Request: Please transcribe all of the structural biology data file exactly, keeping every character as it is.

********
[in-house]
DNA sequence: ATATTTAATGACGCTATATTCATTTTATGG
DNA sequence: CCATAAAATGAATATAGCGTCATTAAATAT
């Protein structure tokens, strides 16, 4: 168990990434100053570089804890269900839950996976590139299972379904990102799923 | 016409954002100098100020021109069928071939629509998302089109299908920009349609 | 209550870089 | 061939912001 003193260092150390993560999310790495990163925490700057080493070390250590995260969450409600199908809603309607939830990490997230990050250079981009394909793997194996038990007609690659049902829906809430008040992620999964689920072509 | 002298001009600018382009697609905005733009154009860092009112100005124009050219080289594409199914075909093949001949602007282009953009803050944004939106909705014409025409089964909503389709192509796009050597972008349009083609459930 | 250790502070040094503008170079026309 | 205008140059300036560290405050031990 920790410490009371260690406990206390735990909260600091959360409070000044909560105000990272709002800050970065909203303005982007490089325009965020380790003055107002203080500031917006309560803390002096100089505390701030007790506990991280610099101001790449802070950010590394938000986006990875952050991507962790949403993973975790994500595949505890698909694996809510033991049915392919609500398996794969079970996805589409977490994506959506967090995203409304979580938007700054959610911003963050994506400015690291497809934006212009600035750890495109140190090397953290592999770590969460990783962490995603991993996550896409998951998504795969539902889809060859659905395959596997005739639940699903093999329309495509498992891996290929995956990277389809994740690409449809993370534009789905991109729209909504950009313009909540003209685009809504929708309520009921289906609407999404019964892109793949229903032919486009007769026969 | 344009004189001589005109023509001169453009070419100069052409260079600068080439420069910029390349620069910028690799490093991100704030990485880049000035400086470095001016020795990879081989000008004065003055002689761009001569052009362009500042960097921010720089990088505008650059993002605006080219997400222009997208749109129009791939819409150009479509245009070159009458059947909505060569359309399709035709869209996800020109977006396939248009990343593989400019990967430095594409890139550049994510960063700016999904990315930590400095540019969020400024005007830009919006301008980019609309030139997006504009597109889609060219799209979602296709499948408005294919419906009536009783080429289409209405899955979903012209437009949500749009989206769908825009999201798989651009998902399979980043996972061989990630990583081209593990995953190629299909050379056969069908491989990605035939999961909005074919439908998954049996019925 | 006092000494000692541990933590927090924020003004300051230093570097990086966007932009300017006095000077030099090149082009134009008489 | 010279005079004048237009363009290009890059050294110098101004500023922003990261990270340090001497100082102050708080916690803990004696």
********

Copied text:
[in-house]
DNA sequence: ATATTTAATGACGCTATATTCATTTTATGG
DNA sequence: CCATAAAATGAATATAGCGTCATTAAATAT
């Protein structure tokens, strides 16, 4: 168990990434100053570089804890269900839950996976590139299972379904990102799923 | 016409954002100098100020021109069928071939629509998302089109299908920009349609 | 209550870089 | 061939912001 003193260092150390993560999310790495990163925490700057080493070390250590995260969450409600199908809603309607939830990490997230990050250079981009394909793997194996038990007609690659049902829906809430008040992620999964689920072509 | 002298001009600018382009697609905005733009154009860092009112100005124009050219080289594409199914075909093949001949602007282009953009803050944004939106909705014409025409089964909503389709192509796009050597972008349009083609459930 | 250790502070040094503008170079026309 | 205008140059300036560290405050031990 920790410490009371260690406990206390735990909260600091959360409070000044909560105000990272709002800050970065909203303005982007490089325009965020380790003055107002203080500031917006309560803390002096100089505390701030007790506990991280610099101001790449802070950010590394938000986006990875952050991507962790949403993973975790994500595949505890698909694996809510033991049915392919609500398996794969079970996805589409977490994506959506967090995203409304979580938007700054959610911003963050994506400015690291497809934006212009600035750890495109140190090397953290592999770590969460990783962490995603991993996550896409998951998504795969539902889809060859659905395959596997005739639940699903093999329309495509498992891996290929995956990277389809994740690409449809993370534009789905991109729209909504950009313009909540003209685009809504929708309520009921289906609407999404019964892109793949229903032919486009007769026969 | 344009004189001589005109023509001169453009070419100069052409260079600068080439420069910029390349620069910028690799490093991100704030990485880049000035400086470095001016020795990879081989000008004065003055002689761009001569052009362009500042960097921010720089990088505008650059993002605006080219997400222009997208749109129009791939819409150009479509245009070159009458059947909505060569359309399709035709869209996800020109977006396939248009990343593989400019990967430095594409890139550049994510960063700016999904990315930590400095540019969020400024005007830009919006301008980019609309030139997006504009597109889609060219799209979602296709499948408005294919419906009536009783080429289409209405899955979903012209437009949500749009989206769908825009999201798989651009998902399979980043996972061989990630990583081209593990995953190629299909050379056969069908491989990605035939999961909005074919439908998954049996019925 | 006092000494000692541990933590927090924020003004300051230093570097990086966007932009300017006095000077030099090149082009134009008489 | 010279005079004048237009363009290009890059050294110098101004500023922003990261990270340090001497100082102050708080916690803990004696």